Cyclone fizzles out to ex-Dineo
The first day of the much talked-about Cyclone Dineo started on a somewhat graceful low key yesterday but left damage in neighbouring Mozambique.
Just as police, emergency services and government officials were preparing for the worst, the cyclone was downgraded to ex-Dineo as it made its way towards Limpopo and Mpumalanga.
"It's now called ex-Dineo. It's now [been classified as] a tropical depression, which means winds have dropped significantly to speeds of about 51-62km/h," said SA Weather Service forecaster Wayne Venter.
The tropical system reached cyclone status on Wednesday afternoon just before it made landfall in Mozambique, near Massinga, north of Inhambane, but the winds significantly weakened.
Cyclones are associated with more destructive winds of more than 100km/h.
Dineo was expected to dissipate in the region of Musina and Beitbridge on Friday and drift towards eastern Botswana by Saturday.
The SA Weather Service satellite estimates suggested that up to 200mm of rainfall lashed Inhambane on the coast of Mozambique after Dineo made landfall.
The weather service said strong winds, exceeding 100km/h, torrential rainfall and very rough seas were most likely the main weather-related effects.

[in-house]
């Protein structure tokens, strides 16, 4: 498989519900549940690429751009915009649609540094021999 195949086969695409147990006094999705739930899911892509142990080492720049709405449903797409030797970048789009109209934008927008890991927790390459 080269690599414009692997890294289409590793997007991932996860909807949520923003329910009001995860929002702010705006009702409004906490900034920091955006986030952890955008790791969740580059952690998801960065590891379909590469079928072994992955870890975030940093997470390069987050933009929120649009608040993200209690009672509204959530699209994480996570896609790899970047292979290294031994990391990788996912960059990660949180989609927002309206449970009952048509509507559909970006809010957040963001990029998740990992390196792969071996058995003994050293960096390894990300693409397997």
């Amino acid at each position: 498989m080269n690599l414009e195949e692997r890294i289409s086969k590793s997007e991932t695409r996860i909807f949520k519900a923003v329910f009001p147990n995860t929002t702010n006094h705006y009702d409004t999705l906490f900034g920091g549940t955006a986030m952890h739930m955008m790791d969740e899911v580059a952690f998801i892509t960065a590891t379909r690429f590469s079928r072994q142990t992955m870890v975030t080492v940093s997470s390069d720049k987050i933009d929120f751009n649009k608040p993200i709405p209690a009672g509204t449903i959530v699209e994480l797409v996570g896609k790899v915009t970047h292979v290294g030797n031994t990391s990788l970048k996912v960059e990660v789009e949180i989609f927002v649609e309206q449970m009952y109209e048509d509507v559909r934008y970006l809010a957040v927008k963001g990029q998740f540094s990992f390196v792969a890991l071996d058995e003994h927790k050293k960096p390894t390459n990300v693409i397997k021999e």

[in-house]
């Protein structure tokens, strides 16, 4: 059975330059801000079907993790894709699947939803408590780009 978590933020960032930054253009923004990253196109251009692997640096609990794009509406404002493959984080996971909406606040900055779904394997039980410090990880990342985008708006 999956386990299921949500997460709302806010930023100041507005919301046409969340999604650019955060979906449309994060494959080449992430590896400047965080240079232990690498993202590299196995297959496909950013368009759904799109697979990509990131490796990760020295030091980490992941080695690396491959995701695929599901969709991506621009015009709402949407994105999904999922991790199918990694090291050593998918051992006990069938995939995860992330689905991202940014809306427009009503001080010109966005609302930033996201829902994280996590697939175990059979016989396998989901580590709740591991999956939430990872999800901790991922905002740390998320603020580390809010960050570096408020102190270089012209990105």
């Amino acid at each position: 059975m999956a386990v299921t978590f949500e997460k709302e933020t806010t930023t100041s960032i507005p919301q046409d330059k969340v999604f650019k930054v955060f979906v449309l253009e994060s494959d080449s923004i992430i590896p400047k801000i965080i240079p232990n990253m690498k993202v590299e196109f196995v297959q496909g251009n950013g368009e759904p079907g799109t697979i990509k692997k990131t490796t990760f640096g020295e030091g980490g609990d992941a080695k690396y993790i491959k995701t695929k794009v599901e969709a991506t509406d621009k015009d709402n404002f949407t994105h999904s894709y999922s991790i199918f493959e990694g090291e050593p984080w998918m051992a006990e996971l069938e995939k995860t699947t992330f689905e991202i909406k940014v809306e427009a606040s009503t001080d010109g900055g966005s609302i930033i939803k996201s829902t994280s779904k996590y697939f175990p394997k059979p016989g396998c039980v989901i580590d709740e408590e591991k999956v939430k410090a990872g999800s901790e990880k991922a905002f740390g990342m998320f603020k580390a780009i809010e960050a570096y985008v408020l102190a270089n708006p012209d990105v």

Fragments of roof, twisted corrugated iron, trees snapped in half and stranded dolphins were among the sights that greeted residents in parts of Mozambique yesterday after an overnight pummelling from Cyclone Dineo.
Property owners were left with the hard work of cleaning up debris in and around Inhambane.
Bonito Bay holiday resort owner Russel Edmunds posted pictures on Facebook of downed trees and a bakkie parked under a collapsed thatched roof in Morrungulo.
Eight dolphins, including two juveniles, died in Inhassoro.
Derek Flaxman of Cashew-Bay Lodge shared a video of a small rescue party splashing water on the beached animals.
"I went to put our beach light on about 1.30am and I heard a noise. I didn't know what it was and went down to the beach. A pod of 16 dolphins, including two babies, were stranded on the beach," he said.
Flaxman and his wife Wendy could not move the creatures back to sea alone.
"We got a team of about six people together and we got some tarpaulins and rolled the dolphins back to sea, taking them into chest-high water.
Unfortunately, they were so disoriented they kept swimming back on to the beach, he said.